I think the most important thing is to realise some boundaries deserve respect, but not all. Bringing up their depression and trying to talk them through it is seldom appreciated. If it was as easy to fix as talking it through with a friend, no one would have this illness.

      On the other hand, forcing them to socialise with you is something I would actually recommend. When you’re feeling down, you don’t want to see people or talk to them because you don’t want people to see you like that and you simply cannot deal with yet another pep talk, but being forced to do something else to take your mind off things can be incredibly helpful and give you a huge lift, even if it is only for a couple of hours.

      My recommendation to anyone with a friend or loved-one who is going through this: If you know they’re in a dark place and having a hard time right now and are rebuffing your invitations to socialise, then just show up at their door. Just rock up with some pizza or a home-cooked lasagne or something (seriously depressed people often aren’t eating regularly, because food – meh) and a movie to watch. Don’t force them to talk, just sit down, have a meal and watch a movie with them. I guarentee that if you SMS first, or call, you’ll get rebuffed. Don’t allow this to happen. Just show up and force their minds to do something other than poison themselves for a while.

      It also really helps for the depro person to understand – listen someone does care about me. Cares enough to ignore my protestations and instead of judging or trying to fix the problem, just wants to be there for me.

  • Elmari 7 September 2015, 3:34 pm

    This is the honest to God truth: Firstly, it is important to understand that a depressed person is absolutely incapable of “snapping out of it”. It’s hard to explain, but your mind keeps circling back to feelings of hopelessness and as
    much as you tell yourself to think positive and be happy, there’s another voice that keeps asking “Why?”.
    Depression is a sly and intelligent disease and it is a master at the art of war with the self and its esteem.
    An excellent post. Thank you!

    • Octavo 8 September 2015, 6:58 am

      I’m glad you liked it Elmari. It’s been rattling around in my head for a while now.

  • pebo 8 September 2015, 2:51 pm

    As someone who lost a father to suicide a few years ago, I can totally relate. I too used to suffer from depression and still suffer from anxiety, but I still don’t have any answers. It most certainly wasn’t medication, which I believe might help mask the symptoms but doesn’t deal with the root cause and heal someone, in fact I think it might make the depression worse in the long run (in my opinion). Thanks for this post, as horrible as it is to know others suffer too, it’s comforting at the same time.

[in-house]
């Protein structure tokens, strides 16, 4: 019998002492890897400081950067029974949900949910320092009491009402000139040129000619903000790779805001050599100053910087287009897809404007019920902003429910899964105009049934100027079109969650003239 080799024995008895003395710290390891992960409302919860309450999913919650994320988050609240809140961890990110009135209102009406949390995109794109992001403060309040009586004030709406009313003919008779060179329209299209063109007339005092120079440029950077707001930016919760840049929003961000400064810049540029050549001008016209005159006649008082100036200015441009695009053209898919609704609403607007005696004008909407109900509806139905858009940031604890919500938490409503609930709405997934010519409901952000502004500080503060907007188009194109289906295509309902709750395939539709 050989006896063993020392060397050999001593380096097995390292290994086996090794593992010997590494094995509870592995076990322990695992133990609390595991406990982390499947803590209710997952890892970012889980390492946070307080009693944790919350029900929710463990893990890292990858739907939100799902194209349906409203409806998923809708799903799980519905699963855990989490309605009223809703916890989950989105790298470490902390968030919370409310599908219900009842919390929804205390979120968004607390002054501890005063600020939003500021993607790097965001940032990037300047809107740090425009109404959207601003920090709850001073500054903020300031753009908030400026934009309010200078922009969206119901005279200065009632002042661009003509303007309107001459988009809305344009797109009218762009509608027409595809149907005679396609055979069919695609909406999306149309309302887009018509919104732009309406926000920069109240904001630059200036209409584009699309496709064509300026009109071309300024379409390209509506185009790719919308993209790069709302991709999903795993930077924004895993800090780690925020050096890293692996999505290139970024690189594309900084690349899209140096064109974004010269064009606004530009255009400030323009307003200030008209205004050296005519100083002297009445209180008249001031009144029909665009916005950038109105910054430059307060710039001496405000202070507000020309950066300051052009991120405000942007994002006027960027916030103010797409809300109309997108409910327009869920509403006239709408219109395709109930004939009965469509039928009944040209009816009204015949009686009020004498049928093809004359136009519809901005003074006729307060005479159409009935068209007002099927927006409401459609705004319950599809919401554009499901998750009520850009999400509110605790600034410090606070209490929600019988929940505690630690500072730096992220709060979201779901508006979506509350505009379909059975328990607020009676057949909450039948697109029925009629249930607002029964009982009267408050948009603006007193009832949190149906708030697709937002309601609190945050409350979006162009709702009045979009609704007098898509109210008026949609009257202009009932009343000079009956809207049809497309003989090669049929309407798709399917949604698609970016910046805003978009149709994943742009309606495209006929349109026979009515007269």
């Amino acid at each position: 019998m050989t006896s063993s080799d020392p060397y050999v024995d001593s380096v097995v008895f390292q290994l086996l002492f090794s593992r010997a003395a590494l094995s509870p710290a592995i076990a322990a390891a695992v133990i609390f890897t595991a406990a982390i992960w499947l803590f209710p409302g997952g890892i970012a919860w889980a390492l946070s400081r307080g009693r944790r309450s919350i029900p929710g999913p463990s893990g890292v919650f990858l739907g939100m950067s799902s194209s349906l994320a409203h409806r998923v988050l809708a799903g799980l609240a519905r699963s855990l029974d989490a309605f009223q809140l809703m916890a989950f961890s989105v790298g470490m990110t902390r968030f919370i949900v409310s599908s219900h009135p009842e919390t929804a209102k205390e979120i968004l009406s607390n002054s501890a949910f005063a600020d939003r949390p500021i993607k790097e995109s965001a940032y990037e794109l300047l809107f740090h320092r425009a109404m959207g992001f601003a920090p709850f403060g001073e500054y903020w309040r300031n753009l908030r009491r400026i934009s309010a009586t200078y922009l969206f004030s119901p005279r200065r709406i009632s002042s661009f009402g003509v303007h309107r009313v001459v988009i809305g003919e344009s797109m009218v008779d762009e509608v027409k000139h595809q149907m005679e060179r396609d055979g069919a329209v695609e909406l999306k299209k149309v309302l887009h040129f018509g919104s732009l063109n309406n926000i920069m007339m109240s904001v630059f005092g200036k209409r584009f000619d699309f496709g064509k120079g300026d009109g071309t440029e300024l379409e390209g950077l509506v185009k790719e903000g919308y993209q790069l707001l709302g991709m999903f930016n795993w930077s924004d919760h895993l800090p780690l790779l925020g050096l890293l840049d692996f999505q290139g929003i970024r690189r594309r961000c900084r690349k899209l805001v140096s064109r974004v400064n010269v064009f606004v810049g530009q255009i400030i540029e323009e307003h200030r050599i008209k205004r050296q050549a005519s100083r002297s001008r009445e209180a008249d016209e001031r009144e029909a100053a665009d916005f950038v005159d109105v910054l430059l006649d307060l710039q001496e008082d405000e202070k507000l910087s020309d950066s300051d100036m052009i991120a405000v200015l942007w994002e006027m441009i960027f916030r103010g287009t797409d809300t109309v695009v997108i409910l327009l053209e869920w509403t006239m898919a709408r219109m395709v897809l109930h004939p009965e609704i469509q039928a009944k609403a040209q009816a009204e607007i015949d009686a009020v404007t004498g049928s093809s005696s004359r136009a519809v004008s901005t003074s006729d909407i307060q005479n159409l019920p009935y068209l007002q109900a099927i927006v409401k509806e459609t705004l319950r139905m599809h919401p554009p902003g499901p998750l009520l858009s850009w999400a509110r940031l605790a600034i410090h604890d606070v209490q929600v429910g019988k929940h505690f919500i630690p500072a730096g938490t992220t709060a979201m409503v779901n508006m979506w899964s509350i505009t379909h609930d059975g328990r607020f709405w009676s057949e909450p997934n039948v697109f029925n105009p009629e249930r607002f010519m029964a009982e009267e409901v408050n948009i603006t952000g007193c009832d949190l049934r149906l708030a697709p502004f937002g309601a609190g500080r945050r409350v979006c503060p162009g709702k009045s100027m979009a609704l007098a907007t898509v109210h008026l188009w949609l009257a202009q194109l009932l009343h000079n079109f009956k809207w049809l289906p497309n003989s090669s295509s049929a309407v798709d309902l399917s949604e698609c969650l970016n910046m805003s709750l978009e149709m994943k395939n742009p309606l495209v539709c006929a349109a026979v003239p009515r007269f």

• Octavo 9 September 2015, 9:38 am

      Hi Pebo,

      I’m sorry to hear about you Dad. I too tried anti-depressants for quite a while. While I found they lifted my mood and allowed me to function again, I began to feel that they also weren’t allowing me to experience life. It was like the volume had been turned down on everything. I wasn’t sad anymore, but I wasn’t happy either. I weaned myself off them and struggled for a while, but overall am happy with my decision. I think anti-depressants are useful for the worst of the illness, when you are at serious risk of suicide, but I couldn’t live on them.

      • pebo 10 September 2015, 3:19 pm

        Thanks Octavo. I agree. I’m currently on a very low dose of anti-depressants myself because right now it’s necessary to help prevent anxiety attacks, but it’s only temporary. I won’t allow myself to remain on pharmaceutical drugs permanently because in the long run they do more harm than good. I’ve read that an increase of Vitamin B, C and Lecithin can combat depression for good, but I have yet to try it myself. It does make sense to rather fill your body with nutrients rather than synthetic drugs, afterall our cells are made up of nutrients not drugs. Hope that helps. 🙂 http://www.doctoryourself.com/depression.html

      • Graeme 10 September 2015, 4:54 pm

        Vit B3 (Niacin) in particular is extremely powerful [and natural] and has a heap of clinical studies available. It tends to have a particularly uncomfortable (I kinda enjoyed it) side-effect though, so also investigate Niacinamide.